Evolution in Performance

The underlying architecture in Haswell-E is not anything new. Haswell desktop processors were first released in July 2013 to replace Ivy Bridge, and at the time we stated an expected 3-17% increase, especially in floating point heavy benchmarks. Users moving from Sandy Bridge should expect a ~20% increase all around, with Nehalem users in the 40% range. Due to the extreme systems only needing more cores, we could assume that the suggested recommendations for Haswell-E over IVB-E and the others were similar but we tested afresh for this review in order to test those assumptions.

For our test, we took our previous CPU review samples from as far back as Nehalem. This means the i7-990X, i7-3960X, i7-4960X and the Haswell-E i7-5960X.

Each of the processors were set to 3.2 GHz on all the cores, and set to four cores without HyperThreading enabled.

Memory was set to the CPU supported frequency at JEDEC settings, meaning that if there should Intel have significantly adjusted the performance between the memory controllers of these platforms, this would show as well. For detailed explanations of these tests, refer to our main results section in this review.

Average results show an average 17% jump from Nehalem to SNB-E, 7% for SNB-E to IVB-E, and a final 6% from IVB-E to Haswell-E. This makes for a 31% (rounded) overall stretch in three generations.

Web benchmarks have to struggle with the domain and HTML 5 offers some way to help use as many cores in the system as possible. The biggest jump was in SunSpider, although overall there is a 34% jump from Nehalem to Haswell-E here. This is split by 14% Nehalem to SNB-E, 6% SNB-E to IVB-E and 12% from IVB-E to Haswell-E.

Purchasing managers often look to the PCMark and SYSmark data to clarify decisions and the important number here is that Haswell-E took a 7% average jump in scores over Ivy Bridge-E. This translates to a 24% jump since Nehalem.

Some of the more common synthetic benchmarks in multithreaded mode showed an average 8% jump from Ivy Bridge-E, with a 29% jump overall. Nehalem to Sandy Bridge-E was a bigger single jump, giving 14% average.

In the single threaded tests, a smaller overall 23% improvement was seen from the i7-990X, with 6% in this final generation.

The take home message, if there was one, from these results is that:

Haswell-E has an 8% improvement in performance over Ivy Bridge-E clock for clock for pure CPU based workloads.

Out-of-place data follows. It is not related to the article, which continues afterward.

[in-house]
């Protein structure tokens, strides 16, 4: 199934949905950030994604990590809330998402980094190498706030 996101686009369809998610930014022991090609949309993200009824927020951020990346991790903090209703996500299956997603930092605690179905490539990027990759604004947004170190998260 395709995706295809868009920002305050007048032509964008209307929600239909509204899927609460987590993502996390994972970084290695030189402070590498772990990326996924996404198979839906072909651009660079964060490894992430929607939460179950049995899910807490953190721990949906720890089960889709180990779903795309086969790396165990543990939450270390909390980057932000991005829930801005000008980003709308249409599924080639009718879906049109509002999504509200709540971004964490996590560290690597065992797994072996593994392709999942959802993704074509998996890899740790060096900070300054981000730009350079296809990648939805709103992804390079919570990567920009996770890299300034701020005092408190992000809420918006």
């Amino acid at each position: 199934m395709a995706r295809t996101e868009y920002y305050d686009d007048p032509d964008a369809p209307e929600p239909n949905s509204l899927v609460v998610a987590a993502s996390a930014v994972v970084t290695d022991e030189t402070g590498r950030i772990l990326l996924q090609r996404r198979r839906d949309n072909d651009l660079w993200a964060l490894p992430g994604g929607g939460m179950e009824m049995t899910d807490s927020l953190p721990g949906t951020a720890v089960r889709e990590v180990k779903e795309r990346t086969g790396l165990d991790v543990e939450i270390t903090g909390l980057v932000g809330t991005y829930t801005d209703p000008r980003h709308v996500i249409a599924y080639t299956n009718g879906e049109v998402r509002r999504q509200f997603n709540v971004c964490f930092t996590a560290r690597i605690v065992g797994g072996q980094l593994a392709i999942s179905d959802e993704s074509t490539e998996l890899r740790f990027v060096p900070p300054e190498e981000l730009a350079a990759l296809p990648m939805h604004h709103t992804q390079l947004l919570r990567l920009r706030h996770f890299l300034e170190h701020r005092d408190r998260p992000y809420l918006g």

This also means an overall 13% jump from Sandy Bridge-E to Haswell-E.
From Nehalem, we have a total 28% raise in clock-for-clock performance.

Looking at gaming workloads, the difference shrinks. Unfortunately our Nehalem system decided to stop working while taking this data, but we can still see some generational improvements. First up, a GTX 770 at 1080p Max settings:

The only title that gets much improvement is F1 2013 which uses the EGO engine and is most amenable to better hardware under the hood. The rise in minimum frame rates is quite impressive.

For SLI performance:

All of our titles except Tomb Raider get at least a small improvement in our clock-for-clock testing with this time Bioshock also getting in on the action in both average and minimum frame rates.

If we were to go on clock-for-clock testing alone, these numbers do not particularly show a benefit from upgrading from a Sandy Bridge system, except in F1 2013. However our numbers later in the review for stock and overclocked speeds might change that.

Memory Latency and CPU Architecture

Haswell is a tock, meaning the second crack at 22nm. Anand went for a deep dive into the details previously, but in brief Haswell bought better branch prediction, two new execution ports and increased buffers to feed an increased parallel set of execution resources. Haswell adds support for AVX2 which includes an FMA operation to increase floating point performance. As a result, Intel doubled the L1 cache bandwidth. While TSX was part of the instruction set as well, this has since been disabled due to a fundamental silicon flaw and will not be fixed in this generation.